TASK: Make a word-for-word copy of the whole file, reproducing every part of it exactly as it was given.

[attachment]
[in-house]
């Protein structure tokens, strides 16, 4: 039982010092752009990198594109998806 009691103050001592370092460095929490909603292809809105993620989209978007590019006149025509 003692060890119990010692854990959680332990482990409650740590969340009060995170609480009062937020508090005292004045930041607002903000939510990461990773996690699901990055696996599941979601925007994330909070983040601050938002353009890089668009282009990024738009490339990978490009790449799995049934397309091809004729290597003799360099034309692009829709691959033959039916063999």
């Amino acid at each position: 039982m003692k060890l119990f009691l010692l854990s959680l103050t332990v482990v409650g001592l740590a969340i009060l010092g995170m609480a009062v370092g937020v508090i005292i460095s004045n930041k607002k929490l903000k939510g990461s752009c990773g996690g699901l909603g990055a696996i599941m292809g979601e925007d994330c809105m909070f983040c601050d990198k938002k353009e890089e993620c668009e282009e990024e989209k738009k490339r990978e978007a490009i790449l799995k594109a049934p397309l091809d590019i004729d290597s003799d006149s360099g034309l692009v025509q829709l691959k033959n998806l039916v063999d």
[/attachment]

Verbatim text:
[in-house]
């Protein structure tokens, strides 16, 4: 039982010092752009990198594109998806 009691103050001592370092460095929490909603292809809105993620989209978007590019006149025509 003692060890119990010692854990959680332990482990409650740590969340009060995170609480009062937020508090005292004045930041607002903000939510990461990773996690699901990055696996599941979601925007994330909070983040601050938002353009890089668009282009990024738009490339990978490009790449799995049934397309091809004729290597003799360099034309692009829709691959033959039916063999």
């Amino acid at each position: 039982m003692k060890l119990f009691l010692l854990s959680l103050t332990v482990v409650g001592l740590a969340i009060l010092g995170m609480a009062v370092g937020v508090i005292i460095s004045n930041k607002k929490l903000k939510g990461s752009c990773g996690g699901l909603g990055a696996i599941m292809g979601e925007d994330c809105m909070f983040c601050d990198k938002k353009e890089e993620c668009e282009e990024e989209k738009k490339r990978e978007a490009i790449l799995k594109a049934p397309l091809d590019i004729d290597s003799d006149s360099g034309l692009v025509q829709l691959k033959n998806l039916v063999d």